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By Well Seasoned, Oct 3 2018 04:00AM

The sticky toffee pudding is, undeniably, a modern icon. Widely linked with Francis Coulson and the Sharrow Bay Hotel in the 1970s, its origins may go back further than that, possibly even to a different country. The British have, however, taken it to their hearts and it still graces many menus today.


This recipe takes some of the sticky toffee elements but brings in the freshness and acidity of new-season apple. I like the balance this gives, as well as the different texture, and a little salt in the sauce just adds to the taste sensations. Being rooted in the West Country, clotted cream is my accompaniment of choice, but custard, cream, crème fraîche or ice cream all work well.


serves 8–10


For the toffee sauce


225ml double cream plus 1½ tbsp milk

1 strip of lemon zest

½ tsp Maldon sea salt, finely ground

100g caster sugar

50g golden syrup

lemon juice to taste


For the apples


10g butter

3 sharp apples, peeled, cored and cut into

8 wedges

1½ tbsp caster sugar


For the sponge


200g unsalted butter, softened

150g golden caster sugar

50g light muscovado sugar

200g self-raising flour

½ tsp Maldon sea salt, finely ground

½ tsp mixed spice or cinnamon

3 large, free-range eggs, beaten


1. Preheat the oven to 160˚C.


2. To make the toffee sauce, warm the cream and milk in a small saucepan with the lemon zest and salt. Allow to infuse for 20 minutes and then bring just to a simmer. Turn off the heat.


3. In a heavy-based pan, combine the sugar and syrup. Cook to a medium to dark caramel (170˚C on a sugar thermometer). Carefully add the hot cream mix and cook over a low heat, stirring gently until the caramel has dissolved. Adjust the flavour with the lemon juice and pass through a sieve into a bowl. Press a sheet of cling film directly onto the surface and let cool.


4. For the apples, melt the butter in a non-stick frying pan, add the apple wedges and sprinkle with the sugar. Mix well to coat and fry until lightly caramelized. Transfer to a plate to cool.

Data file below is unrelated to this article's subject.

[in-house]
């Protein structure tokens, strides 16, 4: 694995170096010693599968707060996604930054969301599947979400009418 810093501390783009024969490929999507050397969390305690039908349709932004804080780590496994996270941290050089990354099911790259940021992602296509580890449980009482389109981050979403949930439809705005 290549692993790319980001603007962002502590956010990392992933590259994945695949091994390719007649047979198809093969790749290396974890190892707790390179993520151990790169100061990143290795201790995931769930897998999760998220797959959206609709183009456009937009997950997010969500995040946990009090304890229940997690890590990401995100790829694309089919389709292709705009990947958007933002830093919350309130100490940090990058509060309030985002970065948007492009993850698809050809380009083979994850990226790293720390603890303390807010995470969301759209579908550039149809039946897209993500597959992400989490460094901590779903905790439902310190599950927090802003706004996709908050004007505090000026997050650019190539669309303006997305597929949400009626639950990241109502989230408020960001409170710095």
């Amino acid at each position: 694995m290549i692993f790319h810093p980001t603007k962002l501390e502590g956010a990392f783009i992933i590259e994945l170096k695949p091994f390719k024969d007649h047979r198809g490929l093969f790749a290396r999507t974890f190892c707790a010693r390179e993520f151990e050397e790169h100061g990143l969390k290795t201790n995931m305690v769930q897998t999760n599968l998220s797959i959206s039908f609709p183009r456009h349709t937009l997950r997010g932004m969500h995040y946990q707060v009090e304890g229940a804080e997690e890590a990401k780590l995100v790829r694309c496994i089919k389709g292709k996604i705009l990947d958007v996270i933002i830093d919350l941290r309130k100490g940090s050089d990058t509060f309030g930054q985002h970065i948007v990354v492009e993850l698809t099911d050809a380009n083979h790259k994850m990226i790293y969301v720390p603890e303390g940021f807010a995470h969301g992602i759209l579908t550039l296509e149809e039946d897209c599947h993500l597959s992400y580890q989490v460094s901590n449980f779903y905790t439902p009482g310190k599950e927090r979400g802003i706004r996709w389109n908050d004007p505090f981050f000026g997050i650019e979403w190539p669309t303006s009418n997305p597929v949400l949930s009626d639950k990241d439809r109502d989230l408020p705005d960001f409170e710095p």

5. To make the sponge, cream the butter and sugars together in the bowl of a mixer, beating until pale and fluffy. Sift together the flour, salt and spice. Gradually add the beaten egg to the butter mix, alternating with spoonfuls of the flour. Once all the egg is incorporated, mix in the remaining flour.


6. Grease and lightly flour a 2l ovenproof bowl. Lay two-thirds of the apple wedges in the bottom and pour half of the cold toffee sauce on top. Chill for 30 minutes and then cover with the sponge mix. Bake for 15 minutes then reduce the temperature to 150˚C for a further 40–50 minutes until risen, golden, and firm to the touch in the centre of the sponge. Allow to rest for 10 minutes and then very carefully invert onto a serving plate.


7. Serve with the remaining caramelized apple wedges and warmed toffee sauce.


By Well Seasoned, Oct 1 2018 04:20PM

If September was the curtain-raiser to autumn then October is definitely the main feature.


This month, our green and pleasant land puts on a show of brilliant oranges, browns, golds and reds in a visual and epicurean spectacular. The long, hot days of summer are definitely behind us now but they’ve left an embarrassment of edible riches. With winter just beyond the horizon, October is a month when preserving our bounty for the colder months is even more important. Chutneys, jams and pickles are all promoted to the top of our seasonal to-do list. On the vegetable patch, there’s more than enough to keep us busy, too: marrows, pumpkins and squashes all thrive at this time of year; while in the orchard, those delicate soft fruits have all now given way to hardier, but certainly no less delicious, apples and pears.


But perhaps the most exciting thing about October is that Mother Nature invariably flings opens the door of her wild larder and invites us to stuff ourselves silly. It’s one of the best months to be outdoors foraging, with hedgerows fit to burst with ripe berries and nuts, and the mild, damp conditions mean mushrooms abound on forest floors. We can literally take our pick from hundreds of wonderfully named fungi, including puffballs, penny buns and chicken of the woods. Scallops and mussels are plump and plentiful and there is game aplenty as pheasant joins duck, partridge and grouse on the autumnal menu.


October’s weather also helps make it a great month to be outdoors. Hopes of a seriously hot day have all but vanished, but it’s surprisingly common to have a sustained spell of sunshine towards the middle of the month (it’s known as ‘St Luke’s little summer’, named after the saint’s day which falls on the eighteenth). The days are getting noticeably shorter by now, but with all of this food around we can appreciate a little extra time in the kitchen.


So, with respectable weather and no shortage of produce to choose from, we can look forward to filling our boots in October.

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